1890’s Days Gone By In Trion

Days Gone By In Trion…

The following is an excerpt from a comprehensive history of the town of Trion, with significant contributions from the collection of the Myers family and the Trion Company (now Mount Vernon) archives.  Most of the information dates from, or recalls, the 1890s.  Our thanks to the Trion citizens who recorded and those who have shared this and other wonderful information on Trion . This article was in a 2009 quarterly.

“In 1890, DeForrest Allgood was killed by his brother-in-law, Dr. J.B.S. Holmes, of Rome.  The reason for this tragedy is not definitely known and probably never will be.  Both men stood high in their communities and people prefer to forget such unpleasant memories.  Rome was so sure the Dr. Holmes was innocent that it did everything in its power to free him.  Summerville and Trion were so sure that DeForrest was not guilty that they lashed out at Rome in every way that they could.  The week the verdict of “not guilty” was returned, the Summerville paper had almost one complete page of editorials against it, and over a year later suggested that a new mill be built in Summerville, the people supplying the capital and naming it the DeForrest Allgood Memorial.

Trion felt this blow the keenest of all and mourned with the widow, the former Miss Susie Wright of Griffin, and his two little boys, Andrew Perry and DeForrest Jr. Many people say that more tears were shed in Trion at that time than ever before or since.  It is a fact that Allgood’s favorite horses refused to draw the hearse that was to bear his body.  Even in the midst of the funeral, more horses had to be brought.  This is attested by people who were there and saw it happen.

Mr. A.S. Hamilton, who married Margaret Allgood, succeeded his brother-in-law as president of the company and it grew with the rest of the country.  In the county papers of the period there were frequent mentions of new houses being built, the brick yard, new barns and other improvements.  In 1893 it required $23,000 to stock the machines, figuring cotton at $35 per bale.

A new waste house was built on the creek, just south of the mill and it was considered worthy of note that it was being covered with sheet iron.

The Trion Factory Burial Union was organized in September and the paper announced it had at present 158 members and $118.85 deposited with the Trion Manufacturing Company.  All persons in Trion and the immediate neighborhood of Trion who are of sound body and mind between the ages of 5 and 60 years are cordially invited to join the Union.  The burial benefits are $30.00; the admission fee 50 cts., and dues only ten cents per month.’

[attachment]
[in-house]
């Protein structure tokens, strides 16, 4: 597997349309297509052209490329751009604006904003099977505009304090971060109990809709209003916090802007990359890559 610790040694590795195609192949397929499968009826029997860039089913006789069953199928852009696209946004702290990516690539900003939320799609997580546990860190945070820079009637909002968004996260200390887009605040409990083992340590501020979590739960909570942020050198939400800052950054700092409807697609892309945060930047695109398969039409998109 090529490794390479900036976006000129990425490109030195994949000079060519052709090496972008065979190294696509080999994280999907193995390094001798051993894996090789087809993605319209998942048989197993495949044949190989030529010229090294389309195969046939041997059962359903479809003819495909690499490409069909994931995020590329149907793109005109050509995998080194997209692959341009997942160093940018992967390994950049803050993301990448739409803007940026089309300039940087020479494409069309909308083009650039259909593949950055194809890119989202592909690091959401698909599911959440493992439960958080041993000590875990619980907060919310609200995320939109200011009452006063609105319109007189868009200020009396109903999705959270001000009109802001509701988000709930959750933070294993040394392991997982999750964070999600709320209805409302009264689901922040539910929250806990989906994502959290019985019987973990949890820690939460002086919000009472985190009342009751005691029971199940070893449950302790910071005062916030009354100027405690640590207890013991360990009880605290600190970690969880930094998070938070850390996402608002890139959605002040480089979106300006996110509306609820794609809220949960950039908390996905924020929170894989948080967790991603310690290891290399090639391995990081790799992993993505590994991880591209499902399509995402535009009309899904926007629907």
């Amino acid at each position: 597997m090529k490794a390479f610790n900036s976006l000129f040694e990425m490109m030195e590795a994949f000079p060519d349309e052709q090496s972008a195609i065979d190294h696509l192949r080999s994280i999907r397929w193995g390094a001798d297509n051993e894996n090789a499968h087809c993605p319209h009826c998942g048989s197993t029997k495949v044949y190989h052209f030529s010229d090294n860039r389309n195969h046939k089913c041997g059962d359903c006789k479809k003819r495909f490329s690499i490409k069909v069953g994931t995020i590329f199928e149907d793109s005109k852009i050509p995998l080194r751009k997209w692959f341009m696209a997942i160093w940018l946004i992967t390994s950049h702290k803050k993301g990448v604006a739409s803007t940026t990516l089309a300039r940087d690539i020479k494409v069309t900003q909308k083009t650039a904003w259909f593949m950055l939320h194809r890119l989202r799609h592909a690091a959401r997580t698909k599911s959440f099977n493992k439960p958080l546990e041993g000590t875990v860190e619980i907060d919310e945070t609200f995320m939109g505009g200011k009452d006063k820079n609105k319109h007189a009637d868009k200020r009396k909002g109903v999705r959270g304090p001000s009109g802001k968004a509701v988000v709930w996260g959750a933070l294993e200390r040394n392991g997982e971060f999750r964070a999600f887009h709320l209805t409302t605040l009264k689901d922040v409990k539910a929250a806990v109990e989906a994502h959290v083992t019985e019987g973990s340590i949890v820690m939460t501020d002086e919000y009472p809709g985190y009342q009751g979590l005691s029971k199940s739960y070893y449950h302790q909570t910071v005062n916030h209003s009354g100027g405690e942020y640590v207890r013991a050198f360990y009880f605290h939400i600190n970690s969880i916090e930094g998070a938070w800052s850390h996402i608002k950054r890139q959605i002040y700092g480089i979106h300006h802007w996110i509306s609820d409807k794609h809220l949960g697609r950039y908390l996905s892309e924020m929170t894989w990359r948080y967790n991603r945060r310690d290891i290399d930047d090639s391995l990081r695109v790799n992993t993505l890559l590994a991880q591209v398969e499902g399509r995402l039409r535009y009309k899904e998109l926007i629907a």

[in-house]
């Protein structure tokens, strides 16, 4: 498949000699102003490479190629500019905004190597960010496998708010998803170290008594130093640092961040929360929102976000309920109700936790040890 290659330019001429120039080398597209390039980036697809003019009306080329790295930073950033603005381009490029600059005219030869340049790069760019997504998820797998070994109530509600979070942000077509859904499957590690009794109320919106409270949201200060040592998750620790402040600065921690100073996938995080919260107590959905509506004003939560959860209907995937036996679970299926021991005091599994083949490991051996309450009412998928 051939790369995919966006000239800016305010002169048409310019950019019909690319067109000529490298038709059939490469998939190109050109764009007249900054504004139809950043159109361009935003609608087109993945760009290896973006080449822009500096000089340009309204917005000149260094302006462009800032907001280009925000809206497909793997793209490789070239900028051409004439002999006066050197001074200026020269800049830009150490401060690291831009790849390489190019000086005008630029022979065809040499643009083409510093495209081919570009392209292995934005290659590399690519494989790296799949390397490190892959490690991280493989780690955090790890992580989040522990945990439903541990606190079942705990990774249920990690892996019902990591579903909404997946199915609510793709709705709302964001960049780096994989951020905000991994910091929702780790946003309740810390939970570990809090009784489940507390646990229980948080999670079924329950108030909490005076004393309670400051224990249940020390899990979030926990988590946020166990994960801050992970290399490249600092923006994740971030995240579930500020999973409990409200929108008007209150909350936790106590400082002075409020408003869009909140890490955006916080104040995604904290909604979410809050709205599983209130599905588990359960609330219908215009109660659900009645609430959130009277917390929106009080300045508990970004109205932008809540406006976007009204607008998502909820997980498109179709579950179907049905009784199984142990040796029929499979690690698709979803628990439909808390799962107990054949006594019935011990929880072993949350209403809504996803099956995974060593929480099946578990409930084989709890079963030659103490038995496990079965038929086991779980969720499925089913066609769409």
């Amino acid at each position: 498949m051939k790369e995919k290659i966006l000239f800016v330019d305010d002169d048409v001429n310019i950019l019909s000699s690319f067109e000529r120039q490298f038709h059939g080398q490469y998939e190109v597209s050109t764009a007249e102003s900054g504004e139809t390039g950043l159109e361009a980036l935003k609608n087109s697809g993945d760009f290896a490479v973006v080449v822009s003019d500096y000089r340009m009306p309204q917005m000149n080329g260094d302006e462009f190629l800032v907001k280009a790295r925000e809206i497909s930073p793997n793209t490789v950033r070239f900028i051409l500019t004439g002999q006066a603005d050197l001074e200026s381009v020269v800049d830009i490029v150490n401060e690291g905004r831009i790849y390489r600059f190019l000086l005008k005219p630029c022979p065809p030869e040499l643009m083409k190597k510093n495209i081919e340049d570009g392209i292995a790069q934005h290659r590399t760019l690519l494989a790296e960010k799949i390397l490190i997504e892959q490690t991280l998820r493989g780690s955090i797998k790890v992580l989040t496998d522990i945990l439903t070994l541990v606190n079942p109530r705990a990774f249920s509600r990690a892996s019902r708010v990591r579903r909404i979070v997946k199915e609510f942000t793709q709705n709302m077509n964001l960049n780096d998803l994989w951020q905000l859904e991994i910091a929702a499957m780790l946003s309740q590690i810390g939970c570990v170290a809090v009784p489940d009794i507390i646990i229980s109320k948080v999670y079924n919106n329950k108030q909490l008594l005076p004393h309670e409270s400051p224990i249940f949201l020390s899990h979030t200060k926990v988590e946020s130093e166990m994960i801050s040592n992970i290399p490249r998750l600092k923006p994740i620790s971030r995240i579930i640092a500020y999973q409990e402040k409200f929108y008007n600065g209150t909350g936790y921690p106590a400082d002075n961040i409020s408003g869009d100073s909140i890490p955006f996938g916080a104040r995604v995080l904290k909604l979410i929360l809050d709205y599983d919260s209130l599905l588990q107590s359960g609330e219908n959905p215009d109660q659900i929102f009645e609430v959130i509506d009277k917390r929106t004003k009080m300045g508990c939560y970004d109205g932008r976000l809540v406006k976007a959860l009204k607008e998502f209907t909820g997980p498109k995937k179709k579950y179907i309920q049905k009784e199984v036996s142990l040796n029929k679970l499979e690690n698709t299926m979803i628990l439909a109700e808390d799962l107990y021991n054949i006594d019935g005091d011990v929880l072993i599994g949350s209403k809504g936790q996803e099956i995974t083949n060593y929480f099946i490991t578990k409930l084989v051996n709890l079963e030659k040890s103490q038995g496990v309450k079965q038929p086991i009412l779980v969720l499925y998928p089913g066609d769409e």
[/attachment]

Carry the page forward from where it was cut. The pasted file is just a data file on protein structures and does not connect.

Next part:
On April 19th the company purchased and installed a large bell.  It was placed in the tower of the new mill and used to wake people in the morning and also to be tapped by the watchman to show the hours at night and on Sundays.  The bell weighs 1028 pounds and cost $228, including freights. It certainly is a rattler.

From the county paper of that year we get the most complete contemporary description of the later Fourth of July picnics.  The affair had grown and changed over the years.  Men like the famous Taylor brothers of Tennessee were asked to speak, or the beloved General John B. Gordon.  But see if this does not make you see and feel what those days were like:

‘The annual picnic at Trion on the 4th had a larger attendance this year than ever before.  The crowd was estimated at between two and three thousand.  People began coming in from the country at an early hour and those living near the railroad took advantage of the cheap rates offered and turned out in full force.

The ground selected for the picnic lies on the south side of the river and is better than the old north side ground in that it is more convenient to the depot and town and that it is spacious.  But the old ground has a decided advantage in the way of plenty of large trees!  Shade was at a premium yesterday; the heat was intense and blinding clouds of dust drifted over the landscape.  But nevertheless everybody seemed determined to ignore the dust and heat as well as they possibly could and as a general thing everybody enjoyed themselves.

A very interesting program had been prepared for the amusement of the people, including tub races, sack races, bicycle races and, as the climax, the balloon ascension of Professor Rozell.

The tub races came first and amused the crowd very much.  The mishaps of the three wise men of Gotham were not of circumstance to the experience of those racers.  The tubs floated about harmlessly enough but when their would-be occupants stepped in they promptly turned over and thoroughly drenched the men.  The crowd yelled and looked very much as though it would like to join the floundering men in the water.

Professor Rozell made his ascension about 4 o’clock in the afternoon.  The balloon ascended rapidly until it struck the high currents of air when it began to drift toward the east.  The professor did not cut loose from the balloon with his parachute as was his intention owing to some failure of the apparatus.

The ascent and descent of the balloon occupied only about ten or fifteen minutes and after it was ascertained by the crowd that the balloonist was unhurt, they began to turn their faces homeward.

The band is a recent organization and has improved very rapidly indeed, and is a very creditable and praiseworthy evidence of the enterprise of the citizens of Trion.

One hundred and fifty-three wagons and buggies were counted Tuesday evening as they came down the road by Dr. Rudicil’s home, returning from Trion.’